So what takes 1.8 million billion billion billion billion billion billion years, on average, to find, and is only 256 things long? Well it is the time it would take you, or to be more precise, your high-powered computer, to find the key used in a 256-bit encryption process. This calculation takes into account that you would be using one of the best computers around, which would be able to process at 1,000,000,000 keys per second, which is much faster most normal desktop computer. The following tables shows you how long it would take for different key sizes:
So you can’t understand why it would take so long? Well the number of keys that we have relates to the number of bits that we have in the key. So a 4-bit key would have 8 different keys from 0000 to 1111. An 8-bit key has 256 keys, a 20-bit key has over 1 million keys, and so on. Mostly we start with something like a 56-bit key, which gives us:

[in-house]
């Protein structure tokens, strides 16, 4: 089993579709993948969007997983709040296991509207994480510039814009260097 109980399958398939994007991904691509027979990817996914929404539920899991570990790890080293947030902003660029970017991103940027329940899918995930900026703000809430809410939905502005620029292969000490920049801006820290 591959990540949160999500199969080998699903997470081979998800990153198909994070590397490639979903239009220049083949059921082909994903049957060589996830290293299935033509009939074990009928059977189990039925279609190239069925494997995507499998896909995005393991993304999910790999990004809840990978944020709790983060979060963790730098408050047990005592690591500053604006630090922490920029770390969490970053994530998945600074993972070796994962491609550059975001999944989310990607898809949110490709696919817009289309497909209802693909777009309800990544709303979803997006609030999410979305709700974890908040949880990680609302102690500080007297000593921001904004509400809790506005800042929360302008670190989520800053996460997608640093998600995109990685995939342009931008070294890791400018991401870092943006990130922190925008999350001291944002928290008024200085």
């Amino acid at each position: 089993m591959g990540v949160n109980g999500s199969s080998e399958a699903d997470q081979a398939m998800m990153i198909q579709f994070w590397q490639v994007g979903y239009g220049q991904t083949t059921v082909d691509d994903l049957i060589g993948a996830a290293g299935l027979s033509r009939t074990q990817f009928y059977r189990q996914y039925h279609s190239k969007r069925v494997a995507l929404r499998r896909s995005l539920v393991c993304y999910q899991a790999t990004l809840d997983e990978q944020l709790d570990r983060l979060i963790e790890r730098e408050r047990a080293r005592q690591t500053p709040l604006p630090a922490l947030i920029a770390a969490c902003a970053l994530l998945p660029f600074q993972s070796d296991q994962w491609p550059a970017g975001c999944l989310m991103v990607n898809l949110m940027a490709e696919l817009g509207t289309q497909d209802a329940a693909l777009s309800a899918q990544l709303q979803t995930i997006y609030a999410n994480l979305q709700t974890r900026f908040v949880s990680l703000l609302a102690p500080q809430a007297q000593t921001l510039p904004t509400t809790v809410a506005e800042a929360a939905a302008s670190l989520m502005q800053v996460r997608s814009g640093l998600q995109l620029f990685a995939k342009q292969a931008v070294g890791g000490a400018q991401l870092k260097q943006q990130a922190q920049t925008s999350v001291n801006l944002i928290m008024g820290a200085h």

different keys. So if we use a computer which checks 1 billion keys per second, then the time to check one key will be 1ns, so the time to find, on average, the key will be:
T = 72,057,594,037,927,936 * 1×10^-9 / 2
which is 36,028,797 seconds, or 600,479 minutes, or 10,007 hours or 416 days, or 1.14 years. But why do we go from just over a year to billions of years? Well for ever bit that we add, we double the key space. So 57 bits takes 2.28 years, 58 bits takes 4.56 years, and so on. Thus it doesn’t take too long to get to a point where it takes billions of years. So for 256-bits, we get:
different keys, so if you do the calculation you get:
which is a LONG TIME!
For a completely random key, 256-bits is completely uncrackable with today’s, tomorrow’s computers. If we were to do it, we would need a quantum computer, which could parallelise the computation, and perform them at the speed of light. But the thing we must ask is … are the keys actually random? If not, then it’s a whole different calculation?